The EnGenius ESR530 offers 802.11ac wireless with speeds up to 1300Mbps. Based on the speed throughput measured against Synology RT2600AC I would say that the performance of ESR530 is a touch slower than a dedicated router but still well within the wireless specification. This mesh network supports MU-MIMO technology. It is also called AC Wave 2. MU-MIMO stands for Multi-User, Multi-Input, Multi-Output technology. It allows multiple users to connect and interact with the device without queuing. The ESR530 has no issues with multiple connected devices and I haven’t seen any bottlenecks or slowdowns in operation.
My placement of the primary master node and secondary node were about 35 ft apart and with this distance, I did experience in different in throughput speeds. The EnGenius app has a section where the distance of between members is measured and then recommended. The rule of thumb is; if you are planning to run a mesh network in your house, the more access points you have the better. So for a 2000 square feet house, I strongly recommend 4 mesh nodes for optimal throughput speed. With that said, my light use of the mesh network was occupied with streaming content and browsing the web. In either of these tasks, I did not experience any lag, buffering, or other network issues.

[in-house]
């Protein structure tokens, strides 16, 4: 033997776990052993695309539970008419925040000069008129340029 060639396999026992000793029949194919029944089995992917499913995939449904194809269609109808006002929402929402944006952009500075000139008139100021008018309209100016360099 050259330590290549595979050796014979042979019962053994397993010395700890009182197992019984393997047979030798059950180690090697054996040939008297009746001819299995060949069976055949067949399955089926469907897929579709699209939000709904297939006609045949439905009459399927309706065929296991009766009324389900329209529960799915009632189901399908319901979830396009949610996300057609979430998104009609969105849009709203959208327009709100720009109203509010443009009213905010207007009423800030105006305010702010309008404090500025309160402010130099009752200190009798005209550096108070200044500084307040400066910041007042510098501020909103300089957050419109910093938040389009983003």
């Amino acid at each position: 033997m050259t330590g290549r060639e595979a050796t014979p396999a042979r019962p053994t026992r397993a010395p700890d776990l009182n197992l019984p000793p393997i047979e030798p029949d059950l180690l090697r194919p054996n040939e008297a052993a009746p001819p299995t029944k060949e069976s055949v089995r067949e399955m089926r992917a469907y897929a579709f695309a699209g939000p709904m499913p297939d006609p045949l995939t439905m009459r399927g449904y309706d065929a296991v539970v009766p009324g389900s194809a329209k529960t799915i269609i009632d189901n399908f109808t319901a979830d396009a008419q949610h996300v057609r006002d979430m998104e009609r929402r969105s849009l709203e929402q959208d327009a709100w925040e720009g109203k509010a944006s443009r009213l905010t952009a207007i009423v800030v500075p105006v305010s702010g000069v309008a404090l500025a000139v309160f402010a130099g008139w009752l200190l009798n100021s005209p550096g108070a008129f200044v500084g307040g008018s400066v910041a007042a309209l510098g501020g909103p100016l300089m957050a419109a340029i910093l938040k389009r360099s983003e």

EnMesh app provides good visibility of the mesh network and is fairly easy to work with. The ESR530 can be managed from the inside and outside of your network via the app. Right now, the EnGenius ESR530 two-pack sells for about $130 USD and single node for about 70$. Some of the competitors have their nodes listed for a bit more. Example pricing includes: Google WiFi $99 USD, Ubiquiti $134 USD and Netgear $174 (2 pack). My experience with EnMesh ESR530 was short but from what I experienced, I like it. A word of advice, if you are planning to go into home mesh networking, do yourself a favor and pick up a few extra nodes.